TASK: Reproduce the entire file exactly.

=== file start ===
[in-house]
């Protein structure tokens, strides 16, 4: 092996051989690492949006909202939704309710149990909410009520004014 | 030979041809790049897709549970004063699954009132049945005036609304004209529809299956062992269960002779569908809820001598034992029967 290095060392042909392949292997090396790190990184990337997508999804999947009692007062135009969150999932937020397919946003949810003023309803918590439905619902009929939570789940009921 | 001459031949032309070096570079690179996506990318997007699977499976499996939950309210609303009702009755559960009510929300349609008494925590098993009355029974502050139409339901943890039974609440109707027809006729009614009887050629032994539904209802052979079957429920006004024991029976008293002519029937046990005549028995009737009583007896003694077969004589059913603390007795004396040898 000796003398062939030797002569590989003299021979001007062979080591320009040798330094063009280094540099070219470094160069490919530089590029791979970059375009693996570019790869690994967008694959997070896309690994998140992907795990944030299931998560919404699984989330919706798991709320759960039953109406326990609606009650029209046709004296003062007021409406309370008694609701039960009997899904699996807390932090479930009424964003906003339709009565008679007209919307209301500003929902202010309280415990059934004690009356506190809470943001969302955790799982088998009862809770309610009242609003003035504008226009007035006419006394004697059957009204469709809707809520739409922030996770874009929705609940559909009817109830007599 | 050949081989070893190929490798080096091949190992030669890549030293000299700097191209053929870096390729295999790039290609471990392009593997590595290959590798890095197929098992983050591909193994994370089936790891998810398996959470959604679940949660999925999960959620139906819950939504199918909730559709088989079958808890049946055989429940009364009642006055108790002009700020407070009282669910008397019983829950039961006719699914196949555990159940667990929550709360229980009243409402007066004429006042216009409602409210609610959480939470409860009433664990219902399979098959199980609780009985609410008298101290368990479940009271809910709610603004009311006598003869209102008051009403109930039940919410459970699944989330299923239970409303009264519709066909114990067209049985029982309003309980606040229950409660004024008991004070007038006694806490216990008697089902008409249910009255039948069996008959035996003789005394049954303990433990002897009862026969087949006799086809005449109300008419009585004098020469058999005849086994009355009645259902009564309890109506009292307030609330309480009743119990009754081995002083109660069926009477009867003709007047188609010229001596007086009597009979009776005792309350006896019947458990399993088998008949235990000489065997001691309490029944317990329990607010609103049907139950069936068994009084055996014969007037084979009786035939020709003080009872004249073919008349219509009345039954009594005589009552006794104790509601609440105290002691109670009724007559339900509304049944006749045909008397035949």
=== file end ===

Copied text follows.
[in-house]
């Protein structure tokens, strides 16, 4: 092996051989690492949006909202939704309710149990909410009520004014 | 030979041809790049897709549970004063699954009132049945005036609304004209529809299956062992269960002779569908809820001598034992029967 290095060392042909392949292997090396790190990184990337997508999804999947009692007062135009969150999932937020397919946003949810003023309803918590439905619902009929939570789940009921 | 001459031949032309070096570079690179996506990318997007699977499976499996939950309210609303009702009755559960009510929300349609008494925590098993009355029974502050139409339901943890039974609440109707027809006729009614009887050629032994539904209802052979079957429920006004024991029976008293002519029937046990005549028995009737009583007896003694077969004589059913603390007795004396040898 000796003398062939030797002569590989003299021979001007062979080591320009040798330094063009280094540099070219470094160069490919530089590029791979970059375009693996570019790869690994967008694959997070896309690994998140992907795990944030299931998560919404699984989330919706798991709320759960039953109406326990609606009650029209046709004296003062007021409406309370008694609701039960009997899904699996807390932090479930009424964003906003339709009565008679007209919307209301500003929902202010309280415990059934004690009356506190809470943001969302955790799982088998009862809770309610009242609003003035504008226009007035006419006394004697059957009204469709809707809520739409922030996770874009929705609940559909009817109830007599 | 050949081989070893190929490798080096091949190992030669890549030293000299700097191209053929870096390729295999790039290609471990392009593997590595290959590798890095197929098992983050591909193994994370089936790891998810398996959470959604679940949660999925999960959620139906819950939504199918909730559709088989079958808890049946055989429940009364009642006055108790002009700020407070009282669910008397019983829950039961006719699914196949555990159940667990929550709360229980009243409402007066004429006042216009409602409210609610959480939470409860009433664990219902399979098959199980609780009985609410008298101290368990479940009271809910709610603004009311006598003869209102008051009403109930039940919410459970699944989330299923239970409303009264519709066909114990067209049985029982309003309980606040229950409660004024008991004070007038006694806490216990008697089902008409249910009255039948069996008959035996003789005394049954303990433990002897009862026969087949006799086809005449109300008419009585004098020469058999005849086994009355009645259902009564309890109506009292307030609330309480009743119990009754081995002083109660069926009477009867003709007047188609010229001596007086009597009979009776005792309350006896019947458990399993088998008949235990000489065997001691309490029944317990329990607010609103049907139950069936068994009084055996014969007037084979009786035939020709003080009872004249073919008349219509009345039954009594005589009552006794104790509601609440105290002691109670009724007559339900509304049944006749045909008397035949």